NPH Question: What Purpose does the Board of Directors serve?



It is so important for all nonprofits to have a strong foundation, especially when they’re starting out. With that in mind, choosing your Board of Directors wisely is fundamental. But what role do these key players have within a nonprofit?

The Board of Directors acts as the governing body of your nonprofit. These individuals are responsible for overseeing the organization’s activities. Nonprofits do not have stockholders or singular owners. The organization will be the responsibility of the Board (you’ll all be like co-owners, fun!). Members of the Board will meet periodically to discuss and vote on matters pertaining to the nonprofit. These meetings should take place annually, ¬†with additional meetings to be scheduled as the need arises. A position on the Board is not usually permanent, and most organizations follow a term agreement as set up in their Bylaws. These terms are typically anywhere between two and five years.

You’ll want to find individuals in your community who are passionate about your mission, and will align themselves with your goals. There are no IRS limitations in place to determine who can serve on your Board, so anyone you deem fit can become a Board Member. However, there are some best practice guidelines that will help you to avoid inurement. For instance, you’ll want to make sure you have an odd number of Board Members to avoid a tied vote in meetings, and that board members that are not related outnumber those who are.

In an ideal situation, the Board of Directors will be different than the organization’s paid management staff. However, it is fairly common for small nonprofits and startups to also have Board members serving in these paid positions. If possible, you’ll want to avoid this scenario as having dual roles can often lead to problems. The Board of Directors should prioritize working on the organization’s mission, goals, and strategic plan, while staff members should be focused on implementing the plan.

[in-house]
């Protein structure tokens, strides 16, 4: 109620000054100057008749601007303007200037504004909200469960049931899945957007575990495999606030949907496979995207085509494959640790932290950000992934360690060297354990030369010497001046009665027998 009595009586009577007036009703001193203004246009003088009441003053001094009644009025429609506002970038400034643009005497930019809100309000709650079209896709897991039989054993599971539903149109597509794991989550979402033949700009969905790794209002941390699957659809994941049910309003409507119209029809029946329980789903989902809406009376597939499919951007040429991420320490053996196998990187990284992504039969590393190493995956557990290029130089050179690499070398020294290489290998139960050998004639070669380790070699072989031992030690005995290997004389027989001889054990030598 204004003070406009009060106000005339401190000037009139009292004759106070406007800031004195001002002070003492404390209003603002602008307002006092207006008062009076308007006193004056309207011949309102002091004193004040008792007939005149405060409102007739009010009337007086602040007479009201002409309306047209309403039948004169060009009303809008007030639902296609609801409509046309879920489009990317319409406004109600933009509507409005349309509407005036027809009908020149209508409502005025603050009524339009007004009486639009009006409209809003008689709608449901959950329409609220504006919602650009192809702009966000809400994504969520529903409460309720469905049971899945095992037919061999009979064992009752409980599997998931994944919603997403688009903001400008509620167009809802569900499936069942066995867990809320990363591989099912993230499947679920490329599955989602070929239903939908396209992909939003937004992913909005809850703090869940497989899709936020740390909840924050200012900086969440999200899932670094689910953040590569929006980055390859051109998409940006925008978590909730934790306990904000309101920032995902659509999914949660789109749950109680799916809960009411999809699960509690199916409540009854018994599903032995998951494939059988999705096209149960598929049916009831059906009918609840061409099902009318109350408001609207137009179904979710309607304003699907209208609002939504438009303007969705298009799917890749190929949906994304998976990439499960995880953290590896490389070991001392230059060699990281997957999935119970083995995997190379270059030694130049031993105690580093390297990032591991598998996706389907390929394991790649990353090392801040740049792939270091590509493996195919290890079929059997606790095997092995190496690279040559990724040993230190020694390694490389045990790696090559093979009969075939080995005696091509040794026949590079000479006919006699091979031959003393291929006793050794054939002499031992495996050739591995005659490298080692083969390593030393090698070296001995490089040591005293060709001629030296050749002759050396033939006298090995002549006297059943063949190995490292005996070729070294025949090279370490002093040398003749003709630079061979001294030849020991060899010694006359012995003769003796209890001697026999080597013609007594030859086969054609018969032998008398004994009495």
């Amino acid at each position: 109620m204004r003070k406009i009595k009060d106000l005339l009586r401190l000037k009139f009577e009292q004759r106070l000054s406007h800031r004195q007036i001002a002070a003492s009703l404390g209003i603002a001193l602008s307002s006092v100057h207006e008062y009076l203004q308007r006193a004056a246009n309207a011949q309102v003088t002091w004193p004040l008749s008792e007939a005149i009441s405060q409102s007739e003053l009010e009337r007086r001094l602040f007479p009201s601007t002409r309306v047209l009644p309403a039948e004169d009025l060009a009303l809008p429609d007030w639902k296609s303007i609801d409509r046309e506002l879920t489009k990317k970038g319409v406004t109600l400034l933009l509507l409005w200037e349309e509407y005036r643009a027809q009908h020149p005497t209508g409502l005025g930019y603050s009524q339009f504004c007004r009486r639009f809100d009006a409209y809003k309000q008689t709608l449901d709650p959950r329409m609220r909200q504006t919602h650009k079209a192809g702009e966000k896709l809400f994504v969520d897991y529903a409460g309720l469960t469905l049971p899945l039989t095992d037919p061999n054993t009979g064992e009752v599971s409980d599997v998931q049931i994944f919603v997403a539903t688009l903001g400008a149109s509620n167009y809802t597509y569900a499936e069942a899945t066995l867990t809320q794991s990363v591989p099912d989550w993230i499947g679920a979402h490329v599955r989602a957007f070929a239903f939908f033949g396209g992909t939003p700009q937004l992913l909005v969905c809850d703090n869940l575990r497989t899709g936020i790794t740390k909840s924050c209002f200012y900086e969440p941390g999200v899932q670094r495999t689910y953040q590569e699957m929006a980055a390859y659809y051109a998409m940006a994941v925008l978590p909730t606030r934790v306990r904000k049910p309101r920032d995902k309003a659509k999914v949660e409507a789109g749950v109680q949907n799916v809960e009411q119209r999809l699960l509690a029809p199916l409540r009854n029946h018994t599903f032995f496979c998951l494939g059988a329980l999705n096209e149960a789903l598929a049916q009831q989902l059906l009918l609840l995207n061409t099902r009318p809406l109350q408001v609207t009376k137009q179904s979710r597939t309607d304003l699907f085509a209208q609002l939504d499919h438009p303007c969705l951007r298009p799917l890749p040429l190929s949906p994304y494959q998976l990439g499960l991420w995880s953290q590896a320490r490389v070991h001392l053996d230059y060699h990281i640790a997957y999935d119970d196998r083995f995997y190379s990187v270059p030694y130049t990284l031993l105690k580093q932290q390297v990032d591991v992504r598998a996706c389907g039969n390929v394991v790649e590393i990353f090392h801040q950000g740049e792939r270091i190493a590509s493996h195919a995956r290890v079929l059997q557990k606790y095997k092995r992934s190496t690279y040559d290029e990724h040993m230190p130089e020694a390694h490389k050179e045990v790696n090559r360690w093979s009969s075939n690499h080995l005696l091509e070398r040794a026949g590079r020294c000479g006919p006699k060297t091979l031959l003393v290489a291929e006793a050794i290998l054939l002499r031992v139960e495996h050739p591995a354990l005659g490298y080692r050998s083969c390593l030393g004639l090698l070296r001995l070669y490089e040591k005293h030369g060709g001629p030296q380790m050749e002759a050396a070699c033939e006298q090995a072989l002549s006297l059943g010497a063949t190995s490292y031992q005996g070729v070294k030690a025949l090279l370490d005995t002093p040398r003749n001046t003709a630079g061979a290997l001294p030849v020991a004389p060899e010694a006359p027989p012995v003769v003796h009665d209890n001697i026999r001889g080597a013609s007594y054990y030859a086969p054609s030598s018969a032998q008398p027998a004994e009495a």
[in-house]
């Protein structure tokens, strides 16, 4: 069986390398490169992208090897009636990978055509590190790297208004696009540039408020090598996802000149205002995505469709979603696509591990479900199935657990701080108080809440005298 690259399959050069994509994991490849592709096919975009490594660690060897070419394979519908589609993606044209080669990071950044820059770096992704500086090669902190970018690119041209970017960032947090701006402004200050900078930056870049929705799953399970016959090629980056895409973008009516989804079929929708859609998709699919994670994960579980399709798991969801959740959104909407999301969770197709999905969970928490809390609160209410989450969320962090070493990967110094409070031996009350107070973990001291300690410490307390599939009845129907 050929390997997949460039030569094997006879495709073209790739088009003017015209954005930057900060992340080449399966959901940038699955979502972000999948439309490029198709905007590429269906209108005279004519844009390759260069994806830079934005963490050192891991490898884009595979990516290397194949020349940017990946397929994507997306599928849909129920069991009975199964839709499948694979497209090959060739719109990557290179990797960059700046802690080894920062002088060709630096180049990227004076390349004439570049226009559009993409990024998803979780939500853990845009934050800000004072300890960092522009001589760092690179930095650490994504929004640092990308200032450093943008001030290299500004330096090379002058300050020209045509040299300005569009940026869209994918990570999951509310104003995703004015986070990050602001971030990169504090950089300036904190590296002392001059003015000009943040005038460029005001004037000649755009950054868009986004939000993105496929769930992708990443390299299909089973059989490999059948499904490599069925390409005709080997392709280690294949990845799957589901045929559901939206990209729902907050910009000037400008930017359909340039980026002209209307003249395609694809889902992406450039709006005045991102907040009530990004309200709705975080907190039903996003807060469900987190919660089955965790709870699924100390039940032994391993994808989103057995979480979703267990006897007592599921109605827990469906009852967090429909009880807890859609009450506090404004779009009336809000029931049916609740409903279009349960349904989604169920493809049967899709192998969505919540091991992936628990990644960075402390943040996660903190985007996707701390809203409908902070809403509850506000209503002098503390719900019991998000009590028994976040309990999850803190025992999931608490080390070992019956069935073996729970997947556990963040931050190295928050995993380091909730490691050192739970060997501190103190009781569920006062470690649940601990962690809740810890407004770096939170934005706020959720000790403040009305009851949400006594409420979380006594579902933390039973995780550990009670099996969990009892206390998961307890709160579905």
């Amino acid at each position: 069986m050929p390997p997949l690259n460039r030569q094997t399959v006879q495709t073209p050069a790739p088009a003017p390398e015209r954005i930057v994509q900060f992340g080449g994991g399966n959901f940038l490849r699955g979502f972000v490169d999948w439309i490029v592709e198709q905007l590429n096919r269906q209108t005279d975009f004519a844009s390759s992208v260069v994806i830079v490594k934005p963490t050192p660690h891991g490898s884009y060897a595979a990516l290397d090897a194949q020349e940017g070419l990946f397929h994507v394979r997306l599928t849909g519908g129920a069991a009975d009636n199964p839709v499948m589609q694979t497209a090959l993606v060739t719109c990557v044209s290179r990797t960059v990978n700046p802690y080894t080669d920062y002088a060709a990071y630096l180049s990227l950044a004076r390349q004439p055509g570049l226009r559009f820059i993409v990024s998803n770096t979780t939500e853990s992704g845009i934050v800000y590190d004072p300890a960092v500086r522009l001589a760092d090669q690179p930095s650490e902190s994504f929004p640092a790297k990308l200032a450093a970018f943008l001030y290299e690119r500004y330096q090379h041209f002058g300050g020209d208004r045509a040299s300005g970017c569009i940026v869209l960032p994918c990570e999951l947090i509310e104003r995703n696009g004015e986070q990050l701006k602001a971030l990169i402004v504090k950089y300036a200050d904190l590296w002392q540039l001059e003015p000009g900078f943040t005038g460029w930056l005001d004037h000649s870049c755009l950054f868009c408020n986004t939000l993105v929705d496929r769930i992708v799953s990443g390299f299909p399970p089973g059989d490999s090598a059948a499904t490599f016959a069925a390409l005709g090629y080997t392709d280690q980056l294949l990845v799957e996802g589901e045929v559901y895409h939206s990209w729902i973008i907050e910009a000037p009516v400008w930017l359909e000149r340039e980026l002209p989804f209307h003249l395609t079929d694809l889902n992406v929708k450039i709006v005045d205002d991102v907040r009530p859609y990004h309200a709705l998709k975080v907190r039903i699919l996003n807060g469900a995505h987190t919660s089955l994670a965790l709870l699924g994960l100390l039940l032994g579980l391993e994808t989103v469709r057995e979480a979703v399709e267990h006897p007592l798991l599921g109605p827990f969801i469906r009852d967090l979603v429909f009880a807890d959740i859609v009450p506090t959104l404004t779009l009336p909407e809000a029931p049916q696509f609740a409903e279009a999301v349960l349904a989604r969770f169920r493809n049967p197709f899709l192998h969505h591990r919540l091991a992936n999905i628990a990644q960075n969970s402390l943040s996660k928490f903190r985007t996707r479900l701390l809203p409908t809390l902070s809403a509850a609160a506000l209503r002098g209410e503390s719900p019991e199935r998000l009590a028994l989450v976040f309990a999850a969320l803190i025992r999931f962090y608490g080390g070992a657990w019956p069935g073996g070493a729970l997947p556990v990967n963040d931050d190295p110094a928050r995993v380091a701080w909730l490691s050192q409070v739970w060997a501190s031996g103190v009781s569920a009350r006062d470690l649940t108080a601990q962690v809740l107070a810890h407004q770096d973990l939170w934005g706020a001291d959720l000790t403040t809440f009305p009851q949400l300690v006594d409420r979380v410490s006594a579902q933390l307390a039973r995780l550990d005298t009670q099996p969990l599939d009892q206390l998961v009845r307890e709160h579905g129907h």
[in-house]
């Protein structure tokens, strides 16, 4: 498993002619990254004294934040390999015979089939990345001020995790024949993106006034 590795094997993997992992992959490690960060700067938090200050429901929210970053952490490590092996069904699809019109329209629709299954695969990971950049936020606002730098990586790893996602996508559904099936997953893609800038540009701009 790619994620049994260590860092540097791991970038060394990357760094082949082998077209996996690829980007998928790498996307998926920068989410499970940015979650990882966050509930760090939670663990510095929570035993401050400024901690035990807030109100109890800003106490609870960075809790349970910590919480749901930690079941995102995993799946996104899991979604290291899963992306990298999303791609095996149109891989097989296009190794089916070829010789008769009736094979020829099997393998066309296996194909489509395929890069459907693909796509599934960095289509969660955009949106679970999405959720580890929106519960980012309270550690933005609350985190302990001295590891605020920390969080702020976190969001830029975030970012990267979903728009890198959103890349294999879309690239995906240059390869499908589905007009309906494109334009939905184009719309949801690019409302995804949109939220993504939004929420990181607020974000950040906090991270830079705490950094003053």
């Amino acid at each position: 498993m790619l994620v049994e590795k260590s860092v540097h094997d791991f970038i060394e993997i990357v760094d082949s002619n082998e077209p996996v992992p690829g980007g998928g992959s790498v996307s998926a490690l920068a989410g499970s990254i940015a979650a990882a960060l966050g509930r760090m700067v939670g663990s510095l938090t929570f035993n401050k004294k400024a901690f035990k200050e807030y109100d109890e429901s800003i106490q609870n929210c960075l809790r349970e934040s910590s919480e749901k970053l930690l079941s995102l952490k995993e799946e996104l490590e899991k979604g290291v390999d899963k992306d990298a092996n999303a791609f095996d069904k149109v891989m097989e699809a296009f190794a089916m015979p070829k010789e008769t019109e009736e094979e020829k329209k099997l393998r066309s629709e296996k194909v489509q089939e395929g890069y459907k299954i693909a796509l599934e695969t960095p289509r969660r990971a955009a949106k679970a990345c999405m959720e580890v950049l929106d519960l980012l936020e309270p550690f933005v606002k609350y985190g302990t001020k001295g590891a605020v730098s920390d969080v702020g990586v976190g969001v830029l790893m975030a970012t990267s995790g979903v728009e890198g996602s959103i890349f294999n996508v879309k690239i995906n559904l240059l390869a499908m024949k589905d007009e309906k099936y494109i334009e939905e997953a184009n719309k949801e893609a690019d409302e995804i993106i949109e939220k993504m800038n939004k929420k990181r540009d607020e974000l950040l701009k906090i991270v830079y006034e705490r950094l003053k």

Some members of the Board will be elected to serve as Officers. These Officers will have a higher level of responsibility than other board members. Initially, they are elected by the Board, and usually serve similar length terms. The most common and essential Officer roles are President, Secretary, and Treasurer. These roles and their terms should be defined in your bylaws. Keep in mind, an individual cannot be compensated to hold an officer position.

The President will head the Board, supervise its meetings, business, and affairs. The Secretary will keep minutes and insure the organization’s activities are in line with their Bylaws. The Treasurer will account for receipts and disbursements, and insure organization stays in good financial standing.

There are no requirements that suggest an organization cannot elect someone outside of the Board to serve as an Officer, but you are free to place such limitations in your organization’s Bylaws. An individual may hold two separate offices, except the President may not serve as the Secretary.

So go forth, and choose wisely! Your Board awaits.



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